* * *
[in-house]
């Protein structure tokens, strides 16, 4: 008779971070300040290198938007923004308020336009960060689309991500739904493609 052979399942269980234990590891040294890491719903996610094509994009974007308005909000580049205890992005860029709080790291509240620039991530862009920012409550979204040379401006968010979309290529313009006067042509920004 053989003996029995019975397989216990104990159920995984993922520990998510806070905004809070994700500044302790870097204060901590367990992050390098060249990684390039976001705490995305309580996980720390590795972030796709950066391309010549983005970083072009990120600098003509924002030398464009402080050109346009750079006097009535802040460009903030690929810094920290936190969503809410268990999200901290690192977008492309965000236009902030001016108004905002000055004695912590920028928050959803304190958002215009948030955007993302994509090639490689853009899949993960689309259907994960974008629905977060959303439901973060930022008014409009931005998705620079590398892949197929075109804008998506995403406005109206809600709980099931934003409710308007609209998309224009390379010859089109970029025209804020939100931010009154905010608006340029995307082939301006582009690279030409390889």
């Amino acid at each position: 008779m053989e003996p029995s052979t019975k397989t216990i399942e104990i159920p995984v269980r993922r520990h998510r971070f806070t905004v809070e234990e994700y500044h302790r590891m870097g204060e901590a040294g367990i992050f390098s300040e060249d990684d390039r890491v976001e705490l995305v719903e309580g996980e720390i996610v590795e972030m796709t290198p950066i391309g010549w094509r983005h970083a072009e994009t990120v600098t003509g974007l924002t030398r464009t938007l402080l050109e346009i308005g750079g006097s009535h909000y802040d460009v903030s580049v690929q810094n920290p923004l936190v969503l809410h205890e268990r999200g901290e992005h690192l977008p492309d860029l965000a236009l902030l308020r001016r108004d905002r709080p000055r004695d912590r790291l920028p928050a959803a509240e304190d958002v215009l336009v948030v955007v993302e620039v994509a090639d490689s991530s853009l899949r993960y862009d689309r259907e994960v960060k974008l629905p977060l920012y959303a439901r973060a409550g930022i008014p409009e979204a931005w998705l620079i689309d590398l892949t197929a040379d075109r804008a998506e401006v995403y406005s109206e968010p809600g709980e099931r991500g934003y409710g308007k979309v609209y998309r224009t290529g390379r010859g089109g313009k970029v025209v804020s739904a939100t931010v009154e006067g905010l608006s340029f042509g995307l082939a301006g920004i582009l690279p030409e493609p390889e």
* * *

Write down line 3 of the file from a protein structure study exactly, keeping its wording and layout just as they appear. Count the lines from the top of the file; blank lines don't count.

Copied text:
């Amino acid at each position: 008779m053989e003996p029995s052979t019975k397989t216990i399942e104990i159920p995984v269980r993922r520990h998510r971070f806070t905004v809070e234990e994700y500044h302790r590891m870097g204060e901590a040294g367990i992050f390098s300040e060249d990684d390039r890491v976001e705490l995305v719903e309580g996980e720390i996610v590795e972030m796709t290198p950066i391309g010549w094509r983005h970083a072009e994009t990120v600098t003509g974007l924002t030398r464009t938007l402080l050109e346009i308005g750079g006097s009535h909000y802040d460009v903030s580049v690929q810094n920290p923004l936190v969503l809410h205890e268990r999200g901290e992005h690192l977008p492309d860029l965000a236009l902030l308020r001016r108004d905002r709080p000055r004695d912590r790291l920028p928050a959803a509240e304190d958002v215009l336009v948030v955007v993302e620039v994509a090639d490689s991530s853009l899949r993960y862009d689309r259907e994960v960060k974008l629905p977060l920012y959303a439901r973060a409550g930022i008014p409009e979204a931005w998705l620079i689309d590398l892949t197929a040379d075109r804008a998506e401006v995403y406005s109206e968010p809600g709980e099931r991500g934003y409710g308007k979309v609209y998309r224009t290529g390379r010859g089109g313009k970029v025209v804020s739904a939100t931010v009154e006067g905010l608006s340029f042509g995307l082939a301006g920004i582009l690279p030409e493609p390889e």